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Bioinformatics. 2014 Feb 1;30(3):317-25. doi: 10.1093/bioinformatics/btt694. Epub 2013 Nov 26.

Revisiting amino acid substitution matrices for identifying distantly related proteins.

Author information

1
Computational Biology Research Center (CBRC), National Institute of Advanced Industrial Science and Technology (AIST), 2-4-7 Aomi, Koto-ku, Tokyo 135-0064, Japan.

Abstract

MOTIVATION:

Although many amino acid substitution matrices have been developed, it has not been well understood which is the best for similarity searches, especially for remote homology detection. Therefore, we collected information related to existing matrices, condensed it and derived a novel matrix that can detect more remote homology than ever.

RESULTS:

Using principal component analysis with existing matrices and benchmarks, we developed a novel matrix, which we designate as MIQS. The detection performance of MIQS is validated and compared with that of existing general purpose matrices using SSEARCH with optimized gap penalties for each matrix. Results show that MIQS is able to detect more remote homology than the existing matrices on an independent dataset. In addition, the performance of our developed matrix was superior to that of CS-BLAST, which was a novel similarity search method with no amino acid matrix. We also evaluated the alignment quality of matrices and methods, which revealed that MIQS shows higher alignment sensitivity than that with the existing matrix series and CS-BLAST. Fundamentally, these results are expected to constitute good proof of the availability and/or importance of amino acid matrices in sequence analysis. Moreover, with our developed matrix, sophisticated similarity search methods such as sequence-profile and profile-profile comparison methods can be improved further.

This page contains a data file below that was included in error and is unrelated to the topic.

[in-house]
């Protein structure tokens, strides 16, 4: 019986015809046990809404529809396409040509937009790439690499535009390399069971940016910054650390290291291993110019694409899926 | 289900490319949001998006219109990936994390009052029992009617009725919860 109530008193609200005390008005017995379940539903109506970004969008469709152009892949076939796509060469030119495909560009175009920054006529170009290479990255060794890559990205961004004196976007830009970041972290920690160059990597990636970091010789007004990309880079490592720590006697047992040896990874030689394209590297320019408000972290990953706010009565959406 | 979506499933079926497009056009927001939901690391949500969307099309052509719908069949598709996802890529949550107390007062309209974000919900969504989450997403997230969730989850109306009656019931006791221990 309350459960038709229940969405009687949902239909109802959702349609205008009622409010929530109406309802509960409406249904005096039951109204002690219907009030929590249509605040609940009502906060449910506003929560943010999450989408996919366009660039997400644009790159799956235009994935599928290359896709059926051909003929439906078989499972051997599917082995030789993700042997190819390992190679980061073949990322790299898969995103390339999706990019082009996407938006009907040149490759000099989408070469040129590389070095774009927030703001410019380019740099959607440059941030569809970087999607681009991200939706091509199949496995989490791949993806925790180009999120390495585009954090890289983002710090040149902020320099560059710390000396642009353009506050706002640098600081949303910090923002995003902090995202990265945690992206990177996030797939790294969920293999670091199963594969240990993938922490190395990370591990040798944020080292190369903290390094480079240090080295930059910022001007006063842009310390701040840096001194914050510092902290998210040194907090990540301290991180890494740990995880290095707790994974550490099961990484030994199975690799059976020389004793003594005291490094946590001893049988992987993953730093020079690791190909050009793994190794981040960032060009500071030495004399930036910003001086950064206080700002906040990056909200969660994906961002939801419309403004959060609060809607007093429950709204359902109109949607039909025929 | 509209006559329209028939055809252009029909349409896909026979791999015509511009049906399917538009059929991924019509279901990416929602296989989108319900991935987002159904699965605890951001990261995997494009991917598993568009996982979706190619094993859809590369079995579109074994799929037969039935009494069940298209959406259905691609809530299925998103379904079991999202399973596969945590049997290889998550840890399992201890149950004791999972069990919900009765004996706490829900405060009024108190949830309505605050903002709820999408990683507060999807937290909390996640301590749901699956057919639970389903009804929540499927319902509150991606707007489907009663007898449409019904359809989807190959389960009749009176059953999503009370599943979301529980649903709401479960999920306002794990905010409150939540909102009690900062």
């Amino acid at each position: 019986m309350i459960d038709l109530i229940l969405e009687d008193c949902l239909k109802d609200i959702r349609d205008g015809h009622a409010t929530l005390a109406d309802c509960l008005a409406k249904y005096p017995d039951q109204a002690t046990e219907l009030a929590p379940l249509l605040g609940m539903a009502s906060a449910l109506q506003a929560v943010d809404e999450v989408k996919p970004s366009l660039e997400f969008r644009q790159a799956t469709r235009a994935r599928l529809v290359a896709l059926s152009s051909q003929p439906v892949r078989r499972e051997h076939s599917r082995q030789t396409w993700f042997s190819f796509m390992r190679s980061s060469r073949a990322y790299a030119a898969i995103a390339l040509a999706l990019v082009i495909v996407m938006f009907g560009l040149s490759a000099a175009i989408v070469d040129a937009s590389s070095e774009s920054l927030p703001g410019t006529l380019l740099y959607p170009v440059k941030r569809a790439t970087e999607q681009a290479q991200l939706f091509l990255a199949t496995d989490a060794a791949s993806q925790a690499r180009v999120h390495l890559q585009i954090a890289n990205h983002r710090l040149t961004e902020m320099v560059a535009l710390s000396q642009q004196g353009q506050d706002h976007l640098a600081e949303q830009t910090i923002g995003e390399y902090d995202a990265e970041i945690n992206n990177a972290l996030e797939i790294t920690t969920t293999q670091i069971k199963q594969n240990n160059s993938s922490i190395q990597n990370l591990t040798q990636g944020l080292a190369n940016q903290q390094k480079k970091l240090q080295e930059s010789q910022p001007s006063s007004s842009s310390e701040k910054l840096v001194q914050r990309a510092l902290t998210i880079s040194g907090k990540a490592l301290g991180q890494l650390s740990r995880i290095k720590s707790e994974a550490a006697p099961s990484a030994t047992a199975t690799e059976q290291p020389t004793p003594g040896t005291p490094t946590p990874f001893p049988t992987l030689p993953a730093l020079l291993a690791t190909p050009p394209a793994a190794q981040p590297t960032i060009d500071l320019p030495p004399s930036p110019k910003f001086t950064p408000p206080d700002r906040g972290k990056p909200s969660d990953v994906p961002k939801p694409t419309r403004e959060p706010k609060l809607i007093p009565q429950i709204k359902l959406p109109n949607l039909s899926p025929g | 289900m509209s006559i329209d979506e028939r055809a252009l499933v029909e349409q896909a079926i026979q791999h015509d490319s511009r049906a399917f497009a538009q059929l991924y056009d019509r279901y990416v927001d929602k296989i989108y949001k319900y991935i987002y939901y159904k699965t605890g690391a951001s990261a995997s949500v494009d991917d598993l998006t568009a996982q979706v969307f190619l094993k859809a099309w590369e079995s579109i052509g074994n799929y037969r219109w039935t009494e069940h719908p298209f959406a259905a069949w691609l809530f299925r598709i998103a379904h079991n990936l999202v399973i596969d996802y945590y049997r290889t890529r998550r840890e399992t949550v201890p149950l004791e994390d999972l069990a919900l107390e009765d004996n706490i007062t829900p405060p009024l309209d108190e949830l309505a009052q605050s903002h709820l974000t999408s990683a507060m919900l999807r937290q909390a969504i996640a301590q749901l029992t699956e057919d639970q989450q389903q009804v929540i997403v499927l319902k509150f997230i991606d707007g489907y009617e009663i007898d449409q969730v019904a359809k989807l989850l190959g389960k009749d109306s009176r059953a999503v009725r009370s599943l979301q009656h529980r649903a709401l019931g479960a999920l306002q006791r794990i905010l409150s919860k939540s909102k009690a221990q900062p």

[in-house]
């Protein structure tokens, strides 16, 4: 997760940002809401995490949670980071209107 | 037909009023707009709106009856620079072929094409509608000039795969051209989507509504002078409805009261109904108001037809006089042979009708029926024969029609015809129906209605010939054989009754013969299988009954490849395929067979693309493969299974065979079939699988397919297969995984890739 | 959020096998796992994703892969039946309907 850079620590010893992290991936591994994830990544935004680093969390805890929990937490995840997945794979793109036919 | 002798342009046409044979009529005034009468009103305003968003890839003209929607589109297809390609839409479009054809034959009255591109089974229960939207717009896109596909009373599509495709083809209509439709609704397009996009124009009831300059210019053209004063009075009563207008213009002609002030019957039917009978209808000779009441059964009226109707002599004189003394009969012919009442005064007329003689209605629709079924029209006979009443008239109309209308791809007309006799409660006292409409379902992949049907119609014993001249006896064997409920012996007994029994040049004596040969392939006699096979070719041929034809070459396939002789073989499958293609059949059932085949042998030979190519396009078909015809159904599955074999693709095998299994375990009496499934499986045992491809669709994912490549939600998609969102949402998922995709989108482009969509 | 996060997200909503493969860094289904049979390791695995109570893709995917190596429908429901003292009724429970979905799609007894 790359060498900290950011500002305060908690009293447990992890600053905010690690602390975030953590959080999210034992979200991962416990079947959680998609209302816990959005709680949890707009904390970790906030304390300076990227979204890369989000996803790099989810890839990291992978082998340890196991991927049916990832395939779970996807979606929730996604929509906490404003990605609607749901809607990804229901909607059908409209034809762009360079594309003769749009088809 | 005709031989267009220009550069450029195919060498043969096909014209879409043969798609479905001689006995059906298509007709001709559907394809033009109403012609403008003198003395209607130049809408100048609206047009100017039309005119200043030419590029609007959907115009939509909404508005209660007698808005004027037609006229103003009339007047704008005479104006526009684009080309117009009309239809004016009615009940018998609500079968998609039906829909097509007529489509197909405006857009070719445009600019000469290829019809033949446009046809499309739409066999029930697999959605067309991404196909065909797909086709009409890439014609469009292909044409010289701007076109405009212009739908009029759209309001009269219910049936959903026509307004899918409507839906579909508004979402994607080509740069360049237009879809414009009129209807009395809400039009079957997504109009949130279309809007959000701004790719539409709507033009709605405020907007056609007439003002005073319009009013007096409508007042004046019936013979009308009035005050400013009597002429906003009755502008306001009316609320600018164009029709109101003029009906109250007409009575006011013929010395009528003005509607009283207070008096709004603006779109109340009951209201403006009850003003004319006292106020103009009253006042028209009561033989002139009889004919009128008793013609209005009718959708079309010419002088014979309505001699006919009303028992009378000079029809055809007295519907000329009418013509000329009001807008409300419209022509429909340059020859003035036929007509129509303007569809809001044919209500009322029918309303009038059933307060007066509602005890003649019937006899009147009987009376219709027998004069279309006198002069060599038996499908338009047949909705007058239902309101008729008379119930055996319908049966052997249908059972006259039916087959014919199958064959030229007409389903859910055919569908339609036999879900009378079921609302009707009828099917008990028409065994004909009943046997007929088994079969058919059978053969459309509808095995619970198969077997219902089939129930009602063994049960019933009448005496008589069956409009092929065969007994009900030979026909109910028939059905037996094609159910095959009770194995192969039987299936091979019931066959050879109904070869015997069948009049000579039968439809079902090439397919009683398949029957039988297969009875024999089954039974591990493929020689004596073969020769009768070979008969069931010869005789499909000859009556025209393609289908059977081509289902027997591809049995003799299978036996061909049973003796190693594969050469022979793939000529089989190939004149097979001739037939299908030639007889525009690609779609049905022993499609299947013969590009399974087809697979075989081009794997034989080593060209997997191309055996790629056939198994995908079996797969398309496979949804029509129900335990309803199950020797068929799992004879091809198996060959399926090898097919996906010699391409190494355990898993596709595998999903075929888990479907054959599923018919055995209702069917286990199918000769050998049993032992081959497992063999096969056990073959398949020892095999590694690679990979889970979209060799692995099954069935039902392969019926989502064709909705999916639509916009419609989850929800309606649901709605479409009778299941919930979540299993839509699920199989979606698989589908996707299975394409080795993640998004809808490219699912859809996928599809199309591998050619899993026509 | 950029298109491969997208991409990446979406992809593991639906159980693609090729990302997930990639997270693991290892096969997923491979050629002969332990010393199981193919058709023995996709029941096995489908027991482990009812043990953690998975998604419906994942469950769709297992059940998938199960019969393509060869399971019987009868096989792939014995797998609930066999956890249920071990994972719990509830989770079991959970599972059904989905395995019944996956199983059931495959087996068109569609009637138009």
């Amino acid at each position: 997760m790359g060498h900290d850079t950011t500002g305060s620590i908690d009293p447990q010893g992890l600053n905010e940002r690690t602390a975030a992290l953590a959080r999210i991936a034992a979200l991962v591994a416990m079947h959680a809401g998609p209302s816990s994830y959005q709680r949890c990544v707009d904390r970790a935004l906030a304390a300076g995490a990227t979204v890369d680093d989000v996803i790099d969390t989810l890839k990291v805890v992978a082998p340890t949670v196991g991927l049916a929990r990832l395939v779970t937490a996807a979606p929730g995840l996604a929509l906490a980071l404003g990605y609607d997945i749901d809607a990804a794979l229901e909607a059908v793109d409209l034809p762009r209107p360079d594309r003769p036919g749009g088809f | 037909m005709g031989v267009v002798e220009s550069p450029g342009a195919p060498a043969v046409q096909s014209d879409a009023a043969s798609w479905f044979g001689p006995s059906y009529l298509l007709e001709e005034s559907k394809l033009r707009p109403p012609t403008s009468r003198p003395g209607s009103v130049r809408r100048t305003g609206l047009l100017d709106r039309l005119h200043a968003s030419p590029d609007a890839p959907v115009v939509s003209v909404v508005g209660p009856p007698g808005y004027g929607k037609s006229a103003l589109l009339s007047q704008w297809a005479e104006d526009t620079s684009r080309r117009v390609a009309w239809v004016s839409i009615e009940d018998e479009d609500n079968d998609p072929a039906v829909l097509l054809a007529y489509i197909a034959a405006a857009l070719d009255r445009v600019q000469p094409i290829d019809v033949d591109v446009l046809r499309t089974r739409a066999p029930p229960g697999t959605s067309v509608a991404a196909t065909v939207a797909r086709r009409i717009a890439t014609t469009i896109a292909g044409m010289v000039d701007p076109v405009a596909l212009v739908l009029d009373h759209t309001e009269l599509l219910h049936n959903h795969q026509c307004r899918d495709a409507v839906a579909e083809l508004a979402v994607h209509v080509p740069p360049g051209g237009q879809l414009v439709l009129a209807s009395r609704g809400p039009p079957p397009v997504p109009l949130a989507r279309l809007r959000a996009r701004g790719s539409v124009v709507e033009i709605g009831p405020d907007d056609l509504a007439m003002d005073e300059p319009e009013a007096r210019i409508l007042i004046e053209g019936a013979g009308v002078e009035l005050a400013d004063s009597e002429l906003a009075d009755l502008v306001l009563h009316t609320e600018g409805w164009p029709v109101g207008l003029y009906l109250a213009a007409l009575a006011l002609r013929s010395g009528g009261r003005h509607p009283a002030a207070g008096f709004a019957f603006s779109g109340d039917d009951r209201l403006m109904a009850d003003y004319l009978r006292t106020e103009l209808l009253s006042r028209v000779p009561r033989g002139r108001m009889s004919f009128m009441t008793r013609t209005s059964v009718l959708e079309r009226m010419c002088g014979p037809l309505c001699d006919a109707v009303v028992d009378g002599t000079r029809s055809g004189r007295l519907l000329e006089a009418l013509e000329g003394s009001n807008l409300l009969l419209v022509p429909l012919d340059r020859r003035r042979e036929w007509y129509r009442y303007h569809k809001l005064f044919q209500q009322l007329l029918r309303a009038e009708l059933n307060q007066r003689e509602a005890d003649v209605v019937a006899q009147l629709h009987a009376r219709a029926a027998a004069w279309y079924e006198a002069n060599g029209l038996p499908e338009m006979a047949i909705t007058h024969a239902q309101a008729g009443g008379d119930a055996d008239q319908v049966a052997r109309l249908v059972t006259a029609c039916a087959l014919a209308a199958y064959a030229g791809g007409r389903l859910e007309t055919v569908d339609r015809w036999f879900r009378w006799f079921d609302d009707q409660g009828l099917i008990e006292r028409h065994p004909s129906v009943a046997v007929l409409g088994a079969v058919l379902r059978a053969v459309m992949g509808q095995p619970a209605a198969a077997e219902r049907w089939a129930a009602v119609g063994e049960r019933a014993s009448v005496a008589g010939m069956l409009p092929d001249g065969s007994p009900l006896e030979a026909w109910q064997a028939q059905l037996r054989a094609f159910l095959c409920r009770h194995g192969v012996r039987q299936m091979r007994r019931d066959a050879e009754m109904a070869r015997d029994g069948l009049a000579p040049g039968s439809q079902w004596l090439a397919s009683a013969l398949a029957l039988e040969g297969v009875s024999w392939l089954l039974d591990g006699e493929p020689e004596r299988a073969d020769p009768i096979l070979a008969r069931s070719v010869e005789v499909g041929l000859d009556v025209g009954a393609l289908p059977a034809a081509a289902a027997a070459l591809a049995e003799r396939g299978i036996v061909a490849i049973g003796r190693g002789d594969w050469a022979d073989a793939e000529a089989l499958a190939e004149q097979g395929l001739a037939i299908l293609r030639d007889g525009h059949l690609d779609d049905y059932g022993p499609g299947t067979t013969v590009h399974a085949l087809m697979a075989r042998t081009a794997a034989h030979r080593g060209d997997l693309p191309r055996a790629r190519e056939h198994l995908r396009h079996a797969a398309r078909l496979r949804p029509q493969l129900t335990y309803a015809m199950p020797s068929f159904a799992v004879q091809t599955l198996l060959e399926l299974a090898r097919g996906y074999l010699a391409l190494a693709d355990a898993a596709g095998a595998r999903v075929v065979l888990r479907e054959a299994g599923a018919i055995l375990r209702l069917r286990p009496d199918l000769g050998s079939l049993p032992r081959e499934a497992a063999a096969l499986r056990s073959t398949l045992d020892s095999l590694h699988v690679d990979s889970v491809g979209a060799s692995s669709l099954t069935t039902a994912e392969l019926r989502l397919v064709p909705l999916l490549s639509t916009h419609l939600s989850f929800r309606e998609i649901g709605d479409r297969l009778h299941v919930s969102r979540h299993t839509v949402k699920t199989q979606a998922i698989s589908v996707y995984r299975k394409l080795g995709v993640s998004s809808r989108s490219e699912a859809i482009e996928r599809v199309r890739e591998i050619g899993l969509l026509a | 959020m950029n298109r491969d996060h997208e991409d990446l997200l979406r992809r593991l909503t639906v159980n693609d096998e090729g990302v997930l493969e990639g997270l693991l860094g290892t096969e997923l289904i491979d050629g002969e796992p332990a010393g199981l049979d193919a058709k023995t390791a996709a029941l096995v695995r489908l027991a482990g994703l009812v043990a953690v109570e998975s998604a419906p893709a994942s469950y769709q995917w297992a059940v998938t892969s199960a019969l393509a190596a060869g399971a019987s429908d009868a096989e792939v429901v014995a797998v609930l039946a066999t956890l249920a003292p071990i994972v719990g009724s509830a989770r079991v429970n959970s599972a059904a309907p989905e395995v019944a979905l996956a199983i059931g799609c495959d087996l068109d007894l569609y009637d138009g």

AVAILABILITY AND IMPLEMENTATION:

Newly developed matrices and datasets used for this study are available at http://csas.cbrc.jp/Ssearch/.

PMID:
24281694
PMCID:
PMC3904525
DOI:
10.1093/bioinformatics/btt694
[Indexed for MEDLINE]
Free PMC Article

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